Here's why I liked this, even though I think that the majority of the audience (at least in my theater) missed this point entirely. (I'm guessing this because of a comment or two that I overheard as we were leaving the theater. I won't repeat them due to overwhelming stupidity.) They didn't *have* to include that. Would it have been an historically inaccurate and dishonest movie without that little fact? Yes. But that's never stopped anyone before. After all it's a movie 'based on' true events, which as I said before, gives them license to make a movie that is less than 100% historically accurate. Any complaints could have been met with that argument, or the argument that it is not the job of the film makers to educate the populace on relatively recent historical events. Which is also true, so far as it goes.
We should not allow ourselves to be educated by the media, by which I mean television shows and movies. They're *fiction*. Even news shows have their own biases, their own agendas. Which is not to say that they're all untrustworthy (though some of them are), but that it is the responsibility of every individual to look further than just the soundbites that we are fed. But back to movies. I think that far too many people allow their 'knowledge' of things to be based on fictional accounts of these events. They seem to think that there's some rule about honesty or accuracy that bleeds over into entertainment media. There isn't. If you want to watch a 'movie' about something and have it be (maybe) historically accurate or factual, find a documentary. Even then you aren't guaranteed, just like you aren't guaranteed an unbiased point of view. You aren't even guaranteed an unbiased point of view in history books. For your own sake, if nothing else, take the time and make the effort to look for other perspectives on what you're hearing.
And now back to the movie! Yay tangents!
Apart from the opening sequence there are several small mentions of the U.S. being responsible for certain events that caused the Revolution, or at the very least didn't help the situation any.
Yes, the 'heroes' in the movie are the Americans. That's...kind of inevitable given the makers of the movie and the situation itself. There is apparently some argument between Canadians and Americans as to how much each country did with regards to the extraction, but again, just going off of the movie.
That being said, I think that the population of Iran was portrayed in a far more even way than the people of Turkey were in Taken 2. Yes, there are many instances in the movie that portray Iranians being frightening. A man being dragged out of the house next door to the Canadian ambassador's residence and being shot. Screaming, guns being waved around, the hostage taking itself. A scene where several of the male hostages are taken down to the basement of the embassy, tied up and made to believe that they are going to be shot. It can be a hard thing to watch, especially given the skill with which the movie is made, but as far as I know it's realistic to what was going on in the country at that time.
They do try to offset this portrayal, though, by showing the Iranian people as people. A few minor instances here and there of normal interaction without there being anything sinister between the Americans and Iranians. One that sticks out in my memory is when the Americans are meeting a representative of the Iranian government in the Grand Bazaar in order to 'scout' the location. The man tries to joke and talk with them, but of course they're too nervous to really pull it off. So he comes across as being friendly and helpful and they come across as being abrupt and kind of weird.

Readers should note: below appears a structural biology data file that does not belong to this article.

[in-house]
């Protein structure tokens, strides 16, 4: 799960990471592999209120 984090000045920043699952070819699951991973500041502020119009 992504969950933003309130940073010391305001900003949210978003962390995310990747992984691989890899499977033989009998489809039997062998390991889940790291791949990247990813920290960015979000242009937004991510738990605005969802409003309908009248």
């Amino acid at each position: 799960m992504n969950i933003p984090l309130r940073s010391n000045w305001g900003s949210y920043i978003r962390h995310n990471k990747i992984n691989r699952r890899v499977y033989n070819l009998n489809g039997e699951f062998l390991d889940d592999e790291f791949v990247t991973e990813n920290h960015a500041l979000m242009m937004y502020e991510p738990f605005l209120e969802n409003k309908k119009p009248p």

One major point is that the Canadians' maid, Sahar, figures out who the 'Canadian' guests really are and not only does she not turn them over, she actively helps to conceal them. Which, of course, puts her life at extreme risk, so much so that she has to flee Iran once the Americans and her Canadian employers are out of the country.
Religion, while present, is not really thrown out as a major factor.
Though perhaps that's because they assume that everyone knows Iran is an
Islamic country. The only mention that I can recall is in a bit of
dialogue between Sahar and one of the Iranian guards. He's trying to
lean on her, to make her aware of how important her answer is, and he
mentions 'Rasool Allah'. Which I know refers to Mohammed, but I will lay
money on the majority of the people watching this movie having no clue
what it means.
I don't want to give the impression that I thought this movie was perfect, or a perfect example of how to portray a culture without demonizing it. It's not. But I think it's a step in the right direction, that they made a point of seeding a movie that could have been all about how evil the Iranians are with moments where it's clear that they are human too, and not evil. There could have been more of them, they could have made it better in any number of ways, but for what it was, I am pleased with the movie.
For another perspective on the movie, check out Malik's review here.
And you don't have to worry about getting another long movie rant next week. We're seeing Paranormal Activity 4, so you're safe!
ETA: In a moment of complete travesty, Taken 2 beat Argo at the box office. Excuse me while I go mourn this terrible event.